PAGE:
What is West Nile Virus (WNV)?
West Nile Virus is a mosquito-transmitted arbovirus that causes inflammation of the brain and spinal cord. The mortality rate of horses with the virus is about 33%.
Can an infected horse transmit the virus to other horses?
No. West Nile Virus is not contagious to other horses because horses are “dead-end” hosts (they can get the virus but cannot spread it). However, infected mosquitoes and birds can continue to spread the virus.
What are the clinical signs of West Nile Virus in horses?
- Changes in behavior
- Loss of appetite
- Intermittent weakness and paralysis
- Muscle tremors
- Facial nerve or other paralysis
What can I do to prevent West Nile Virus?
- Vaccinate your horses for WNV at least once per year. In Florida and Southeastern states with a larger mosquito population, many recommend vaccinating every six months. Consult with your veterinarian.
- Remove sources of standing water in pastures on your property.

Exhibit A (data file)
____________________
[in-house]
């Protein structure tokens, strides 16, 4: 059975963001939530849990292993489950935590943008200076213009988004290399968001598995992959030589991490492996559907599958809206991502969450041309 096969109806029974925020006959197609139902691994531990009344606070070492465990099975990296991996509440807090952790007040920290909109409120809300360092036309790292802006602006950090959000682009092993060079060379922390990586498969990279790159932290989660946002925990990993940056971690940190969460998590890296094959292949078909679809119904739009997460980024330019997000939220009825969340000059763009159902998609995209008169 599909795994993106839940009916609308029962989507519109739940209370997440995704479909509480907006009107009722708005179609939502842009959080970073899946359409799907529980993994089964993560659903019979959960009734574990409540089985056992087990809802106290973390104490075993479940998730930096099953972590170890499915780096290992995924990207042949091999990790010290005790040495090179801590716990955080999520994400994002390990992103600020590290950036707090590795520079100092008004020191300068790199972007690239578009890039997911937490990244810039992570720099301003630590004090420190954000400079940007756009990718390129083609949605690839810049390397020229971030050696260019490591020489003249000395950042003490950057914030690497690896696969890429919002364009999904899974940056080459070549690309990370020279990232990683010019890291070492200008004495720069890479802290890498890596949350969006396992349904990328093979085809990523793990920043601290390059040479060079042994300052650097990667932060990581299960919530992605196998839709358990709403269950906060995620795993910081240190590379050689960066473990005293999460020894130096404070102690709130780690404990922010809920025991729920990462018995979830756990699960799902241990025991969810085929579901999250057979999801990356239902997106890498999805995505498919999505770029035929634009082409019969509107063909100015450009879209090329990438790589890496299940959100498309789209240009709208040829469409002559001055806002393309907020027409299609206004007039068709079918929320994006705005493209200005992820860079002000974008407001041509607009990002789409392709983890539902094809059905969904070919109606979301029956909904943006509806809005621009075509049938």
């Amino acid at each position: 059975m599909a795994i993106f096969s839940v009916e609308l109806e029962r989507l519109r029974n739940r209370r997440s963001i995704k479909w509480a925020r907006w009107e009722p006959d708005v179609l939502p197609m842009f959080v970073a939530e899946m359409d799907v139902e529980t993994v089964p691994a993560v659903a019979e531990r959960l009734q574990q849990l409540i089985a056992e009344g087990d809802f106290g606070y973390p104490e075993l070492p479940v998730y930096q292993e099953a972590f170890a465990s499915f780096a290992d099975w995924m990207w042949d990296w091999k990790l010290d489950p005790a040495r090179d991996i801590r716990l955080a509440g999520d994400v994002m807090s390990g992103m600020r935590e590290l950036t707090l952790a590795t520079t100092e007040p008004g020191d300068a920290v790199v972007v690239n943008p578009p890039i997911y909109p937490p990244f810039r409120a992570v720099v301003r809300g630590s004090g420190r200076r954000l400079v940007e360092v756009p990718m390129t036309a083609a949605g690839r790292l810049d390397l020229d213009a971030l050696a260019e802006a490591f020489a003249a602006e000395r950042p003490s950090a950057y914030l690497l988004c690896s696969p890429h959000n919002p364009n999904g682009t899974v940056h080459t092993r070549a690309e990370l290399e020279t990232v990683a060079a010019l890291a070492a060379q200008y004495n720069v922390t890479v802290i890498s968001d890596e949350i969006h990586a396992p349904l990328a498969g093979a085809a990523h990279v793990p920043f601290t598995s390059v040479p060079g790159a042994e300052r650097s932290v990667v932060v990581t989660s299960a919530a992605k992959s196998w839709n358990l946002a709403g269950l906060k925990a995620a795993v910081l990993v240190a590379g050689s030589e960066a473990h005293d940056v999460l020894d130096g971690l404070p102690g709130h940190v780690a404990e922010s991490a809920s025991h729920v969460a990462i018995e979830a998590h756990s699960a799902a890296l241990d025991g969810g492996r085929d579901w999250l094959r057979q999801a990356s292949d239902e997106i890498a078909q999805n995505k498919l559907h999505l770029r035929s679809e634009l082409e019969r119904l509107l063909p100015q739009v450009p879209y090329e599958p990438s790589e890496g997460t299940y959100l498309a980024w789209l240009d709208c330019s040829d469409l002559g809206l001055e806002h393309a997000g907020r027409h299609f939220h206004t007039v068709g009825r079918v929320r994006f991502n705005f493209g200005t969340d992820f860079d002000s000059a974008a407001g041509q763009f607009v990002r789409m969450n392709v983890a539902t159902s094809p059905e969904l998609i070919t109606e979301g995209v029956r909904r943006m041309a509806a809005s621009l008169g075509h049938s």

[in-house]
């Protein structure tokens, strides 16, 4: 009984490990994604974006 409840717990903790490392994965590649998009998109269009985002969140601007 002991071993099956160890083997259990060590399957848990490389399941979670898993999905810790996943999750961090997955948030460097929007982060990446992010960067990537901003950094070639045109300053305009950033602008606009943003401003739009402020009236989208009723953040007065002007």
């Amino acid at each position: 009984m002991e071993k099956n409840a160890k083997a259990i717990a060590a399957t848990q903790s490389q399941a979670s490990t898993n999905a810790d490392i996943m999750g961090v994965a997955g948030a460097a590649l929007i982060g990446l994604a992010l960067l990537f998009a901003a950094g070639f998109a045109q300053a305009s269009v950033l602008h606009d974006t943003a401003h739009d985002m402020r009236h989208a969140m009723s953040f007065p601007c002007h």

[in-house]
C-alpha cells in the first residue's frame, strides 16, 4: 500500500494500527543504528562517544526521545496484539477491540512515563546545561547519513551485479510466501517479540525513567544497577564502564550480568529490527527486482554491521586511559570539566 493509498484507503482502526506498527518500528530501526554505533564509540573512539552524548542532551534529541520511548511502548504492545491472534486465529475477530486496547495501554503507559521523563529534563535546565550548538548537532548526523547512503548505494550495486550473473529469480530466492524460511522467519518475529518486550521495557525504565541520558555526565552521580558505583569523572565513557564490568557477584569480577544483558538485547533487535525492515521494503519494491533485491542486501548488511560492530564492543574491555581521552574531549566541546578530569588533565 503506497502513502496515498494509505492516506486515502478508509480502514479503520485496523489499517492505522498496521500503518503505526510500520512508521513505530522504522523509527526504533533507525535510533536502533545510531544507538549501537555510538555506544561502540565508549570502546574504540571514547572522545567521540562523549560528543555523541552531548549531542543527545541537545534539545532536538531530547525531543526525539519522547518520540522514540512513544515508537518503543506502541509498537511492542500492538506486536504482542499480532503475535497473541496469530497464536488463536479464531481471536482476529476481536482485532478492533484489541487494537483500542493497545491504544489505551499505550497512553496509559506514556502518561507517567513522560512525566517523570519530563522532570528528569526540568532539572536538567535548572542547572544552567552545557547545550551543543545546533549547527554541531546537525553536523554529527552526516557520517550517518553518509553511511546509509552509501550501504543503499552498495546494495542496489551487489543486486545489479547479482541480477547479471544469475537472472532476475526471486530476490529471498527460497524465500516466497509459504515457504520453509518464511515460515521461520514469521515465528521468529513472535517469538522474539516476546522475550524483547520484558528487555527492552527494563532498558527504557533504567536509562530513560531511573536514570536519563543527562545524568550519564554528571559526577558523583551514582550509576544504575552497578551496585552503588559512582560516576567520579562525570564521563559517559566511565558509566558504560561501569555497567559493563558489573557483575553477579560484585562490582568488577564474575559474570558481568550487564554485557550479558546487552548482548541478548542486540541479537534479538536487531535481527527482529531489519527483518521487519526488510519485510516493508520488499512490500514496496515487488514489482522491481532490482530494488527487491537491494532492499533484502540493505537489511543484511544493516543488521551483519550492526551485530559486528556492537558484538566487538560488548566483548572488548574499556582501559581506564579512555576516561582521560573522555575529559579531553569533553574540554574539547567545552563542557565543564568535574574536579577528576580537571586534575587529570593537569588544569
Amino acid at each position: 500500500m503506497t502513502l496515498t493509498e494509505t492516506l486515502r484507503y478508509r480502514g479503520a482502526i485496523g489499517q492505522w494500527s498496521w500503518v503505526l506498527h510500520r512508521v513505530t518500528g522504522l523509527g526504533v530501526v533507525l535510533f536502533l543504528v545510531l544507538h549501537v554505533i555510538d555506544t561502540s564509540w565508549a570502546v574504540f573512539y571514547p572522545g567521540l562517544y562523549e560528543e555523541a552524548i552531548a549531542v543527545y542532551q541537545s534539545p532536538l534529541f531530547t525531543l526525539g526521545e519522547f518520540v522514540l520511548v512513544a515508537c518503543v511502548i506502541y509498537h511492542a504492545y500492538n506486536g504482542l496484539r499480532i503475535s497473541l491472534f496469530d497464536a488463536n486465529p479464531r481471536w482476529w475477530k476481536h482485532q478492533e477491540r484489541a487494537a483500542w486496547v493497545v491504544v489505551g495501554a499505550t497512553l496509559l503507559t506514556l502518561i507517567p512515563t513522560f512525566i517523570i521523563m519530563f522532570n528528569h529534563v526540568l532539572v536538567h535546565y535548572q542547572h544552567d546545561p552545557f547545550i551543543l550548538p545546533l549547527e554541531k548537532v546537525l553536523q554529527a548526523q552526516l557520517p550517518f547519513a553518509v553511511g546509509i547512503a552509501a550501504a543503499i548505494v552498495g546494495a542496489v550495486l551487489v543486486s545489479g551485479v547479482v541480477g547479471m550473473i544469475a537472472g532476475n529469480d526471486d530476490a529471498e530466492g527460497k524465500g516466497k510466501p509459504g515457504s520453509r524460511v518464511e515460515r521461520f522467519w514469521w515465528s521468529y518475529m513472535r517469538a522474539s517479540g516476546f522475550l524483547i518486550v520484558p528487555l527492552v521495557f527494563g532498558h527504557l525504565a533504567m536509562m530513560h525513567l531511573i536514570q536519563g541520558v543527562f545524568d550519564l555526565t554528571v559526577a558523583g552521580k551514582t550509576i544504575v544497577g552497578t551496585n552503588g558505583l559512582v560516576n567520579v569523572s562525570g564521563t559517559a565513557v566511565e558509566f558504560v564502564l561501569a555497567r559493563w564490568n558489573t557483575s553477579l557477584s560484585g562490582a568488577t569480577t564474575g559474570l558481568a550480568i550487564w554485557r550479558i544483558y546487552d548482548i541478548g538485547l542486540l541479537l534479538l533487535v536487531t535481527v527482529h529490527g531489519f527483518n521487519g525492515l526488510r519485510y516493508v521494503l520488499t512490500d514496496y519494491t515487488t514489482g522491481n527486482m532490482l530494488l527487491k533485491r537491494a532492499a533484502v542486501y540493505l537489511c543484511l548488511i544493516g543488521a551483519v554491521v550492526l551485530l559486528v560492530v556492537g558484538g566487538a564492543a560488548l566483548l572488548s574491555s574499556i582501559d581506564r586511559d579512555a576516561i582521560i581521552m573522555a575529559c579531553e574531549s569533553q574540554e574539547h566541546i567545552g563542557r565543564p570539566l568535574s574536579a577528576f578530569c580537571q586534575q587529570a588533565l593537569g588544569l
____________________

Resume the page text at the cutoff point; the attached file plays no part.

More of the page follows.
- Apply fly masks, fly sheets and/or fly leggings to horses when they are at pasture.
- Spray horses with insect repellent.
- Keep horses inside during the hours around dawn and dusk. These are the peak feeding times for mosquitoes.
- Turn fans on in barns for stalled animals or open barn windows to create a breeze. The more powerful the fan, the better the protection.
- Don’t forget to protect yourself by using insect repellent or wearing protective clothing.
What if my horse becomes infected with West Nile Virus?
Other mosquito-borne illnesses
Information provided by Dr. Amanda House, Veterinarian, UF Large Animal Internal Medicine service, Clinical Assistant Professor at the UF College of Veterinary Medicine, Diplomate of the American College of Veterinary Internal Medicine.